Thursday, 14th October 2010 at 8:11 am

        • Aye sounds about right.

          I wonder if the fact I would be taking Lamotrigine with it (anticonvulsant) would help on that front anyway. I did see a risk of seizures with discontinuation, but there are plenty of meds with that risk anyway and if you can have it for another purpose it always seems a bit strange.

          I’ve been on two SNRIs (Venlafaxine and Duloxetine) and neither really helped and both made me feel awful and agitated.

          SSRIs send me loopy, so I’m guessing more serotonin is not helpful for me!

          I’ve not been on Mirtazapine, which has been suggested in the past, but I am overweight and don’t need anything that is going to be likely to make me gain. I do wonder if it might help on the sleep front though, yet I don’t want to be in a drugged haze either.

          I’ve tried a stupid number of different ADs though and Reboxetine has been the only one to do anything particularly positive.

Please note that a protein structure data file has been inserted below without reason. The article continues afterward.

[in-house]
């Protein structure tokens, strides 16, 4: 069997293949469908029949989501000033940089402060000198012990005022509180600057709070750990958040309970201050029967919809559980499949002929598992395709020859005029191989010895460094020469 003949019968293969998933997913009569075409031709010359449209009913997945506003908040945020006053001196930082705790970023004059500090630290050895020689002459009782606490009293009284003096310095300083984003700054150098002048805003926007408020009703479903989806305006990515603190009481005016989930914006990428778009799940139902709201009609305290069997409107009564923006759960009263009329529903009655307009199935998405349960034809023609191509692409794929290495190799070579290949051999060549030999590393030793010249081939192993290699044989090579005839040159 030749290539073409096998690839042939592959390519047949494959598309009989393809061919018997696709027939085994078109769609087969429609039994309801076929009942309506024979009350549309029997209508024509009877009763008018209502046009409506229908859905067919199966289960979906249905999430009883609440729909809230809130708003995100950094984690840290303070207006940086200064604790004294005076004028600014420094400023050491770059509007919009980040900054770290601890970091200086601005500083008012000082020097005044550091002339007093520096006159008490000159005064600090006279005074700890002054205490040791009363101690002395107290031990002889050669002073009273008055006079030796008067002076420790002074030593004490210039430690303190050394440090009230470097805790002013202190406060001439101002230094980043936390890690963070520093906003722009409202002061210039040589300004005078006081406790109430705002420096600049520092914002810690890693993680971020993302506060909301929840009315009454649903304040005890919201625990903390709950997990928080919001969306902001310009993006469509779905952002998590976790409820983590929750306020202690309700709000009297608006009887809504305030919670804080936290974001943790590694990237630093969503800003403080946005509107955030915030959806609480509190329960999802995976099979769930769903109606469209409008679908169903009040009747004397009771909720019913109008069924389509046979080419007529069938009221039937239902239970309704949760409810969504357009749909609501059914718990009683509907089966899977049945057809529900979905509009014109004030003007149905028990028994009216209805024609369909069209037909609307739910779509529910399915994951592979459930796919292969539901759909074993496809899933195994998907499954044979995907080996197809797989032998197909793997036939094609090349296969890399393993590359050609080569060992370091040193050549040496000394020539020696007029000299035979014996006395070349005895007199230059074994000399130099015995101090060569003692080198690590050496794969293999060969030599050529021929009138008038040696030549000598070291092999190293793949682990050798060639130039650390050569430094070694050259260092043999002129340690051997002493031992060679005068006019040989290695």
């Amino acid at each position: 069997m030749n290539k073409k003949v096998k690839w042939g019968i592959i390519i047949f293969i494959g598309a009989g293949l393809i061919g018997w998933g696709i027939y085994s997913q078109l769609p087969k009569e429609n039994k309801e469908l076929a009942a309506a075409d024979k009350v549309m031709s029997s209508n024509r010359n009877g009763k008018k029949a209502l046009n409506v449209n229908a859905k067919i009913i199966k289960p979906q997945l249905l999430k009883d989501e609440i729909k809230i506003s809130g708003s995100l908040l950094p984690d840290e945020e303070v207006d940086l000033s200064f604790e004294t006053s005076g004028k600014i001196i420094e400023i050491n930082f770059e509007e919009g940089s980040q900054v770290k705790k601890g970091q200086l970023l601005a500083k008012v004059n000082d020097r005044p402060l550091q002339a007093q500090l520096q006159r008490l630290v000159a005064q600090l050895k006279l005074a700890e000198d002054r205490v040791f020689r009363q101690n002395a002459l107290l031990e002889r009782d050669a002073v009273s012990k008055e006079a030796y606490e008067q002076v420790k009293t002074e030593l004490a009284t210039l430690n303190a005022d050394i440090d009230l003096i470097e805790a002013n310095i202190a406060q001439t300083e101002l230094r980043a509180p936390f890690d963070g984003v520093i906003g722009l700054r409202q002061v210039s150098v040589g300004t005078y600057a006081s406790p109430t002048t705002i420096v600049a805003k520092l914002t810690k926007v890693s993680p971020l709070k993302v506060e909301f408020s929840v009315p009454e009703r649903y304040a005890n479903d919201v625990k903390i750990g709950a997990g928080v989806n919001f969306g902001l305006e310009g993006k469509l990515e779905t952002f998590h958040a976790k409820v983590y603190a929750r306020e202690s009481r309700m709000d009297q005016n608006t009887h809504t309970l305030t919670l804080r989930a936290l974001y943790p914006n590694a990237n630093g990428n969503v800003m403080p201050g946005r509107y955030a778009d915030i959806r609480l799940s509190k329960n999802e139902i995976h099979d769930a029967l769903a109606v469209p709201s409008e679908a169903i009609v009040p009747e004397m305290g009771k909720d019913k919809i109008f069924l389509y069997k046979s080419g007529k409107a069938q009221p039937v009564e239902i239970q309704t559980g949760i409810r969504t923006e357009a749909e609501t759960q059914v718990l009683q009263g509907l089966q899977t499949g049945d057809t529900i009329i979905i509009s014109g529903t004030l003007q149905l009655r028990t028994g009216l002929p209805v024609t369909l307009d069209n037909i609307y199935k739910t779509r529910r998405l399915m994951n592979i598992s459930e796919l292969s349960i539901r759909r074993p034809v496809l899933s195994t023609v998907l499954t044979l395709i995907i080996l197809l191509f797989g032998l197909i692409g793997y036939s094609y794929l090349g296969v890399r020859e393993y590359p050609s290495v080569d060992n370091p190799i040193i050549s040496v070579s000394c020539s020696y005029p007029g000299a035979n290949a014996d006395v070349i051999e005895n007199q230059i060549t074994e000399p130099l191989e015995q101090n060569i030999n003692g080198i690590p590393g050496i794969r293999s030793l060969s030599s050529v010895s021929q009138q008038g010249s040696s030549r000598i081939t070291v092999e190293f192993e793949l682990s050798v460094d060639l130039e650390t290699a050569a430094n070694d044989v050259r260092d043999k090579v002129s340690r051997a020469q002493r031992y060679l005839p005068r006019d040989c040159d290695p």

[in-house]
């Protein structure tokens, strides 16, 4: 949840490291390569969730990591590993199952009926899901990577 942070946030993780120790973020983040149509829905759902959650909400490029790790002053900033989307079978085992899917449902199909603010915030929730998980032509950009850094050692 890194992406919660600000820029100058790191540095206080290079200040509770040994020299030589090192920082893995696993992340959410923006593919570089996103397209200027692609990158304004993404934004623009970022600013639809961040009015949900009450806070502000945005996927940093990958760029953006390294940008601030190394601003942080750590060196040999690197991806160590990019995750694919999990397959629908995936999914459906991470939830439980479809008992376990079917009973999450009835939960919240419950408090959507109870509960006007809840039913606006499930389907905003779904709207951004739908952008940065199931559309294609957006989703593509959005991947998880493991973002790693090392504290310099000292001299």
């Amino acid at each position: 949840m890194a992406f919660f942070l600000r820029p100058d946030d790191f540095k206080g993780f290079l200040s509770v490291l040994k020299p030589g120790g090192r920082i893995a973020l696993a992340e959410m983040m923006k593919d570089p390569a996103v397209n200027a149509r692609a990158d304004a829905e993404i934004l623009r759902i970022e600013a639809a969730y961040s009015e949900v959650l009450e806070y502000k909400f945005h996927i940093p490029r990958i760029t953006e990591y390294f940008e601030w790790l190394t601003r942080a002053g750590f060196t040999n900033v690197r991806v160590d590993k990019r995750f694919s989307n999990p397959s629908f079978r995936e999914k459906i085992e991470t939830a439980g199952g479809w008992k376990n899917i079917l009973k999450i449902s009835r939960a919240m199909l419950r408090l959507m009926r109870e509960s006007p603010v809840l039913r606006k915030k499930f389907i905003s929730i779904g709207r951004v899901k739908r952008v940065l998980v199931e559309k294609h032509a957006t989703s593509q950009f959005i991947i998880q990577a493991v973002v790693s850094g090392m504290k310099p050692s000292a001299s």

Thursday, 14th October 2010 at 12:55 pm

          • Interesting that you mentioned mirtazapine – that’s what I take, and has been the only thing to really work for me – SSRIs and SNRIs both send me loopy(er). Mirtazapine’s lifted me out of severe depression to a place where I can function pretty well most of the time, although I still have “issues”. It does help me sleep and sometimes it’s difficult to wake up in the mornings, but I don’t feel sedated during the day – I am calmer, though. Difficult to comment on weight gain as I have eating issues anyway but I would say it’s increased my appetite.

            Anyway, this might all be academic if the increased reboxetine does the trick – I’ll cross my fingers for you!



            Thursday, 14th October 2010 at 5:57 pm

  3. Hope the added increase works for you ITS. x

    Ms Leftie

    Wednesday, 13th October 2010 at 9:22 pm